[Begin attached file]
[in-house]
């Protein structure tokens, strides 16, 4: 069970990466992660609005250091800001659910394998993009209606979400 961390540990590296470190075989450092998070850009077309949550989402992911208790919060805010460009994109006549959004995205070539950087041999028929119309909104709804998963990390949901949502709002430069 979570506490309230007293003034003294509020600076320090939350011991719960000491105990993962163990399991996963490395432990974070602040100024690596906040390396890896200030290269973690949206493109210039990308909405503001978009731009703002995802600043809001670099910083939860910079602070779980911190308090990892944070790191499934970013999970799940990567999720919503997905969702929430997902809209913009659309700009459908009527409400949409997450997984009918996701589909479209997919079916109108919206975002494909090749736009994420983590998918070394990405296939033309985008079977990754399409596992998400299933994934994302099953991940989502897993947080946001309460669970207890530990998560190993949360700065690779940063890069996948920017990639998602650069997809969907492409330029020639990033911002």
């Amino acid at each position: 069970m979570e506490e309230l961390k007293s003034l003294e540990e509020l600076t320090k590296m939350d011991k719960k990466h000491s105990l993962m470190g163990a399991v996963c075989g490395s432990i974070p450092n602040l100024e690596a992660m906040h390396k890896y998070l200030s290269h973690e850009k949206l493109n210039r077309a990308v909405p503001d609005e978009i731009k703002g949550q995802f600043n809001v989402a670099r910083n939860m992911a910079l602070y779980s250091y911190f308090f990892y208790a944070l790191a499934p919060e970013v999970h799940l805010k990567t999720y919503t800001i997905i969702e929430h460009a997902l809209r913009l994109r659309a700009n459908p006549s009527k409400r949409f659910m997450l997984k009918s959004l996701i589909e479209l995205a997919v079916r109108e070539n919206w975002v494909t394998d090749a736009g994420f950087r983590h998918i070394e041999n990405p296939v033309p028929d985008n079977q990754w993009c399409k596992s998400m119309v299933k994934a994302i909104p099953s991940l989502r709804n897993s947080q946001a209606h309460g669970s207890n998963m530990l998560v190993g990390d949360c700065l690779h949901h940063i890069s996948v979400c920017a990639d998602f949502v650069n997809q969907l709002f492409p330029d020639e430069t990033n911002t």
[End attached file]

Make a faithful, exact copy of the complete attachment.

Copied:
[in-house]
């Protein structure tokens, strides 16, 4: 069970990466992660609005250091800001659910394998993009209606979400 961390540990590296470190075989450092998070850009077309949550989402992911208790919060805010460009994109006549959004995205070539950087041999028929119309909104709804998963990390949901949502709002430069 979570506490309230007293003034003294509020600076320090939350011991719960000491105990993962163990399991996963490395432990974070602040100024690596906040390396890896200030290269973690949206493109210039990308909405503001978009731009703002995802600043809001670099910083939860910079602070779980911190308090990892944070790191499934970013999970799940990567999720919503997905969702929430997902809209913009659309700009459908009527409400949409997450997984009918996701589909479209997919079916109108919206975002494909090749736009994420983590998918070394990405296939033309985008079977990754399409596992998400299933994934994302099953991940989502897993947080946001309460669970207890530990998560190993949360700065690779940063890069996948920017990639998602650069997809969907492409330029020639990033911002």
């Amino acid at each position: 069970m979570e506490e309230l961390k007293s003034l003294e540990e509020l600076t320090k590296m939350d011991k719960k990466h000491s105990l993962m470190g163990a399991v996963c075989g490395s432990i974070p450092n602040l100024e690596a992660m906040h390396k890896y998070l200030s290269h973690e850009k949206l493109n210039r077309a990308v909405p503001d609005e978009i731009k703002g949550q995802f600043n809001v989402a670099r910083n939860m992911a910079l602070y779980s250091y911190f308090f990892y208790a944070l790191a499934p919060e970013v999970h799940l805010k990567t999720y919503t800001i997905i969702e929430h460009a997902l809209r913009l994109r659309a700009n459908p006549s009527k409400r949409f659910m997450l997984k009918s959004l996701i589909e479209l995205a997919v079916r109108e070539n919206w975002v494909t394998d090749a736009g994420f950087r983590h998918i070394e041999n990405p296939v033309p028929d985008n079977q990754w993009c399409k596992s998400m119309v299933k994934a994302i909104p099953s991940l989502r709804n897993s947080q946001a209606h309460g669970s207890n998963m530990l998560v190993g990390d949360c700065l690779h949901h940063i890069s996948v979400c920017a990639d998602f949502v650069n997809q969907l709002f492409p330029d020639e430069t990033n911002t």